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Old 10-25-2012, 10:21 PM   #1 (permalink)
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17 years and its time to let go.


Hello all!

I used this site to help get of methadone and without it I would have never made it. Im about 9 months sober from methadone. I even had a surgery and used my pills as I was supposed to. I didnt even finish them!

But to the point I am quiting smoking on the first of november. I thought this maybe a good place to turn for some support.

I have four kids. I am a type one diabetic and have been smoking as long as I have had diabetes. I have used every drug you can name hevily. How im still fully healthy with diabtes is a medical mystery.

I need to quit. I have to quit. I know my body and its saying quit or suffer the qonsicunces. I feel like if I kicked dones on my own that the smokes should be easy but I know that that is not true. I used opiods to get high. I use smokes to deal with life.

Please all give me your support, stories, things that helped you. Just motivate me to stay strong with your stories (and it gives me something to distract my self and stay strong)

You all truely helped me kick a drug that was extreamly physicaly addictive so please help me with this final hurdle in my life long fight with addiction!

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Old 10-26-2012, 09:48 PM   #2 (permalink)
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Check out Whyquit.org.
Tons of incredible stories and help.
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Old 10-27-2012, 02:16 AM   #3 (permalink)
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Hey MichaelJames,

Lot of similarities in our situation. I'm a type one diabetic (also asthmatic). I started smoking again last month after a long time off. I have two young kids who need me around, so I know I must quit.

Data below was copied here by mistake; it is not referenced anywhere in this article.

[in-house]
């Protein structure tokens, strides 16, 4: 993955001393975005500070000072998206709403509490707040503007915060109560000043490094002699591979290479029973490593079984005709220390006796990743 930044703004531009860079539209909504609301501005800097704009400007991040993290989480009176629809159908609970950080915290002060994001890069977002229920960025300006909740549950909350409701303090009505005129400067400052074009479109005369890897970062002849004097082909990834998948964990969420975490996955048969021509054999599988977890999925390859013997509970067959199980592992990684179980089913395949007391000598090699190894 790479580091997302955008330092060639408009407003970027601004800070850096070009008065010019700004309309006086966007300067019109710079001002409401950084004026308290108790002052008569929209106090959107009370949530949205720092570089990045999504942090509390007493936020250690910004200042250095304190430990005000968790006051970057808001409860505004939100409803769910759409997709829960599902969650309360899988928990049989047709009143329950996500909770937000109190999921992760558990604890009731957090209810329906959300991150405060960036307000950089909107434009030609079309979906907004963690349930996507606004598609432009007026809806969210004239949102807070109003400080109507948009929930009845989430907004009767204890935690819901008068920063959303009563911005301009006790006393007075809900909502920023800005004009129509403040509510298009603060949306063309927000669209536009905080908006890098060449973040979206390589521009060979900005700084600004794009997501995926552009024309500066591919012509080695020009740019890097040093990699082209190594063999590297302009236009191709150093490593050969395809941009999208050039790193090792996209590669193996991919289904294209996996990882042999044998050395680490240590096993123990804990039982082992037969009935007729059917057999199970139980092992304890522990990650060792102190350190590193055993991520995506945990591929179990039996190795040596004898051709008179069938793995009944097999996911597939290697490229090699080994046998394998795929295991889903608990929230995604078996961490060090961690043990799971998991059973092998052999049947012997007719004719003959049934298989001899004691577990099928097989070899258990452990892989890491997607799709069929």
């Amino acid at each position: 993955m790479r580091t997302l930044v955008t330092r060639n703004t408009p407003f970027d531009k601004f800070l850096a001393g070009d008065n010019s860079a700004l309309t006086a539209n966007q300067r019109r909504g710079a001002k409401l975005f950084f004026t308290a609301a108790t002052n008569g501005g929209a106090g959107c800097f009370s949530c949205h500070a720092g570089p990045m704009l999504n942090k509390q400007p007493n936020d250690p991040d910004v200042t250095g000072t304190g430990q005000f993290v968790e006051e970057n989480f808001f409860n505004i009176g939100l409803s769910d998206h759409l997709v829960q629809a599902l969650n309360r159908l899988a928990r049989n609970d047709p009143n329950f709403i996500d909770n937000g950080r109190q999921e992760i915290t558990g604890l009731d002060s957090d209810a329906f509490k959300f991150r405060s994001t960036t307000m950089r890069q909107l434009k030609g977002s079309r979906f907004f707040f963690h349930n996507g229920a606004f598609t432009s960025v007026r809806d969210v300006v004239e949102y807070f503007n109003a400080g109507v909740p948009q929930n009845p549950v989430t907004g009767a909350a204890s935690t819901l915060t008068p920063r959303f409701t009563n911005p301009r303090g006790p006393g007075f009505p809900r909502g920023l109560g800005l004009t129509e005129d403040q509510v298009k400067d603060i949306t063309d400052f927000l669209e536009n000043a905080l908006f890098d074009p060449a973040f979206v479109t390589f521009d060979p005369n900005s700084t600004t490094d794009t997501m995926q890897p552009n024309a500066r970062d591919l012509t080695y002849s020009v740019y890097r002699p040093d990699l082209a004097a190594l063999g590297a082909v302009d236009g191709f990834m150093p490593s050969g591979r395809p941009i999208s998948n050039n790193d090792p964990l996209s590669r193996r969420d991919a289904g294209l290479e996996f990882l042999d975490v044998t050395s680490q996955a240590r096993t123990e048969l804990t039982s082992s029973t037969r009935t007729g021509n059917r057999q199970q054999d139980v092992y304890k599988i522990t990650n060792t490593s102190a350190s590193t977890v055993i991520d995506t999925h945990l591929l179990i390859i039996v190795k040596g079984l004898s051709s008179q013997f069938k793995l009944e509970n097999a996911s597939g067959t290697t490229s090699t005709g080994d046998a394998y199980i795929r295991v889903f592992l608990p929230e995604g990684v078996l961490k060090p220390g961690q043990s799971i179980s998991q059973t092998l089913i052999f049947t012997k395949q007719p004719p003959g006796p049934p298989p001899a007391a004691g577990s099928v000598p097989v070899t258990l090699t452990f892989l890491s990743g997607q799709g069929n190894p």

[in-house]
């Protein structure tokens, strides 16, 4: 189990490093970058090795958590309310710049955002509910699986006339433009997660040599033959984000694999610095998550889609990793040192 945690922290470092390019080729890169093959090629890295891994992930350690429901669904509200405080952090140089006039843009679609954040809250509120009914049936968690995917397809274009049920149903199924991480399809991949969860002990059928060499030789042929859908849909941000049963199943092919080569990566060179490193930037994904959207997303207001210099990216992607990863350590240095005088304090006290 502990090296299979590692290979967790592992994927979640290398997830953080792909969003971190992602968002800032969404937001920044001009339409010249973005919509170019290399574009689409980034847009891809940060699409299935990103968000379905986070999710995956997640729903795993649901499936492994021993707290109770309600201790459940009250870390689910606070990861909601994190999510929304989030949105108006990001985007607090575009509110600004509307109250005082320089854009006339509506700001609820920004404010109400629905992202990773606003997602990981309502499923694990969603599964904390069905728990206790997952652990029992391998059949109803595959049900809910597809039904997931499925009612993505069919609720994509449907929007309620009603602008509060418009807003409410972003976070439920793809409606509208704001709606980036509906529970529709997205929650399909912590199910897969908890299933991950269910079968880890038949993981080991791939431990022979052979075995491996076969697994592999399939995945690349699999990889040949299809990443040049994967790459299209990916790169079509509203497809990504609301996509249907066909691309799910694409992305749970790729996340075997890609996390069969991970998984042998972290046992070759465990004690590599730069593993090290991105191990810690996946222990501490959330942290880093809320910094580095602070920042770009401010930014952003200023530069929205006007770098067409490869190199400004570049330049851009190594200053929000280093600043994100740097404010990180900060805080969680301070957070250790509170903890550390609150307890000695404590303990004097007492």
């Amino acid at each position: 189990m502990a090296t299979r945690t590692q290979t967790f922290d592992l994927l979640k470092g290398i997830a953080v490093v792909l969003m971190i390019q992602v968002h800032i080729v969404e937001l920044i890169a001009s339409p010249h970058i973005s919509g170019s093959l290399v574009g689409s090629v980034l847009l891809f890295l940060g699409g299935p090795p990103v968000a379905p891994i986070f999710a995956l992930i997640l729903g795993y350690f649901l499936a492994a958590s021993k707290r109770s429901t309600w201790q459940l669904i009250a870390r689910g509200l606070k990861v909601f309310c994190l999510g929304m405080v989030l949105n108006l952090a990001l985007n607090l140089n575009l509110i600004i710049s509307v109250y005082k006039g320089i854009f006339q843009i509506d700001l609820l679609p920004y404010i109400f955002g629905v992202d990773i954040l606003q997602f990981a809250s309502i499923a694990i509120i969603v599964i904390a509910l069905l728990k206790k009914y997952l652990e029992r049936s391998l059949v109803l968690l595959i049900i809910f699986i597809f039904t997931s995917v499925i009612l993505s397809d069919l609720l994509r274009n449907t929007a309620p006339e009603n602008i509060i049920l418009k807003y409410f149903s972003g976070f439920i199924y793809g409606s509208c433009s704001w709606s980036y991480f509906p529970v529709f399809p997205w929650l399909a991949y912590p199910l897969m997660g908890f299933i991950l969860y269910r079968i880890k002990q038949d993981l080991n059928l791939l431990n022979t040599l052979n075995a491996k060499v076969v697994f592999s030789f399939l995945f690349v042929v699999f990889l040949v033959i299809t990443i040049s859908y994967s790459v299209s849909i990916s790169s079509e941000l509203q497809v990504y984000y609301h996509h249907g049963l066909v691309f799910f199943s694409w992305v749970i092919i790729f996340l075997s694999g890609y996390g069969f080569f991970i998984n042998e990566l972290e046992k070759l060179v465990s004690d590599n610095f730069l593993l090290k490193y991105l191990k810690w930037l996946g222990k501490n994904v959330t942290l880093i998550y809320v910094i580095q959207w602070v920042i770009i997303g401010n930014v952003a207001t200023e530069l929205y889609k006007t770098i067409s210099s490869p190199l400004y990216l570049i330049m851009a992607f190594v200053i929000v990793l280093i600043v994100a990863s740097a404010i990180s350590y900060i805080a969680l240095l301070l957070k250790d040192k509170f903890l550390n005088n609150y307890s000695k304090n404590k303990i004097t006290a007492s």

Interestingly, my first and middle names are Michael James as well. Anyway, I keep saying each cigarette is my last, but an hour or so later, I want another one. My wife is supportive, but doesn't mind that I'm smoking again.

I'm going to set my quit date for November 1 as well. In the meantime I'm going to try to cut down each day. 10 today...8 tomorrow...Good luck and hope to see you post again soon.

Mike
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Old 10-28-2012, 05:54 PM   #4 (permalink)
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Hi MichaelJames. I'm just over 7 months tobacco free. It was really hard to quit, but not impossible. Use all the principles you used to quit the other drugs like waiting out the cravings, examining why you want to smoke, etc. as they will help. I found a quit smoking program on the Canadian Cancer Society's website to be quite helpful for me. Not sure if it will work for you, but anything is worth a try, right? Here's the link in case you are interested:
http://ccs.stopsmokingcentre.net/aux...itProgram.aspx

I read the PDF located in the Helpful Resources part of the site:
http://ccs.stopsmokingcentre.net/custom/selfhelp.aspx

I used tapering to quit as I felt that the patch/gum/lozenges were just postponing the inevitable that I had to give up nicotine. I kept a journal of every cigarette I had, reasons why I smoked it, and the time I smoked it. From there I realized I smoked about 12 sticks a day, so I evenly spaced them out on the first couple of days - I had one every hour whether I wanted it or not. Then I moved it out to 90 minutes after four days, and so on until my official quit date. I found it helped with breaking both the chemical and psychological parts of the addiction.

I still get cravings from time to time - I don't think that will ever go away. But I am diligent in my efforts to stay smoke free.

Hope this helps! Keep us posted, and good luck with the quit!
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When things fall apart, consider the possibility that life knocked it down on purpose not to bully you,
but to prompt you to build something that better suits your personality and your purpose.
Sometimes things fall apart so better things can fall together.
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Old 10-31-2012, 04:51 PM   #5 (permalink)
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Thank you all! had some things happen that made my quit date seem like a bad time. Still going to try to get off them. Its a step in the right direction.
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